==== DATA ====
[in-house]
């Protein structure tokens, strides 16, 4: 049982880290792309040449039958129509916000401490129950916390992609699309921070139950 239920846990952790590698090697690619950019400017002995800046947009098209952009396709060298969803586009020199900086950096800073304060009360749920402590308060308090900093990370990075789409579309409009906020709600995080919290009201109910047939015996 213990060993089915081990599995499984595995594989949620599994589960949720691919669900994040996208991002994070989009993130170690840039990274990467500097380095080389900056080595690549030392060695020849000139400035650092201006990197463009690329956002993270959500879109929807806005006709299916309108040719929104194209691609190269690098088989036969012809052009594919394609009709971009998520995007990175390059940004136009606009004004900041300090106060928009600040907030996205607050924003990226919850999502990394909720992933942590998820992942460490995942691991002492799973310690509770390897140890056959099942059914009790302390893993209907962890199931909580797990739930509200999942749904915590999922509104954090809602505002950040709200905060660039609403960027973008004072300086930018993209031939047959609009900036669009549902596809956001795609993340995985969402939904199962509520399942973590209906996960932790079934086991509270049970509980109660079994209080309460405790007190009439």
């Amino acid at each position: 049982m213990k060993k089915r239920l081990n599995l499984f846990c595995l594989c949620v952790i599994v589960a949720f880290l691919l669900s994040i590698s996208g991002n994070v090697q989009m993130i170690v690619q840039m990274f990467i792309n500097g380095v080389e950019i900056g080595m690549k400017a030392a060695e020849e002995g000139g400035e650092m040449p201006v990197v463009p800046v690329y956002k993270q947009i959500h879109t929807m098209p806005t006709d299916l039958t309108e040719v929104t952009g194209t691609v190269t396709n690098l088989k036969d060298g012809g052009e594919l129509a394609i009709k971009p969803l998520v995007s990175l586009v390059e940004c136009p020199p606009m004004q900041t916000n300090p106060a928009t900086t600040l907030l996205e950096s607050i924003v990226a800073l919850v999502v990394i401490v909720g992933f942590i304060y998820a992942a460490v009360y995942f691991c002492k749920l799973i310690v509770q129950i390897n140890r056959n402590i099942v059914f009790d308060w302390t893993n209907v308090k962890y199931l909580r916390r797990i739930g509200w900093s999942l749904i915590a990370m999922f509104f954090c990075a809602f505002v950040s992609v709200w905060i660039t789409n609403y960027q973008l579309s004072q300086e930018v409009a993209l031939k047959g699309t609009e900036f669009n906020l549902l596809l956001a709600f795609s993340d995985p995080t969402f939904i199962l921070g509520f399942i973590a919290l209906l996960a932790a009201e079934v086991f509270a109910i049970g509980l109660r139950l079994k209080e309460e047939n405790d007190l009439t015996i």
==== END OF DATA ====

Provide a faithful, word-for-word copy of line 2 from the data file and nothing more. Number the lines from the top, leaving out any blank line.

């Protein structure tokens, strides 16, 4: 049982880290792309040449039958129509916000401490129950916390992609699309921070139950 239920846990952790590698090697690619950019400017002995800046947009098209952009396709060298969803586009020199900086950096800073304060009360749920402590308060308090900093990370990075789409579309409009906020709600995080919290009201109910047939015996 213990060993089915081990599995499984595995594989949620599994589960949720691919669900994040996208991002994070989009993130170690840039990274990467500097380095080389900056080595690549030392060695020849000139400035650092201006990197463009690329956002993270959500879109929807806005006709299916309108040719929104194209691609190269690098088989036969012809052009594919394609009709971009998520995007990175390059940004136009606009004004900041300090106060928009600040907030996205607050924003990226919850999502990394909720992933942590998820992942460490995942691991002492799973310690509770390897140890056959099942059914009790302390893993209907962890199931909580797990739930509200999942749904915590999922509104954090809602505002950040709200905060660039609403960027973008004072300086930018993209031939047959609009900036669009549902596809956001795609993340995985969402939904199962509520399942973590209906996960932790079934086991509270049970509980109660079994209080309460405790007190009439």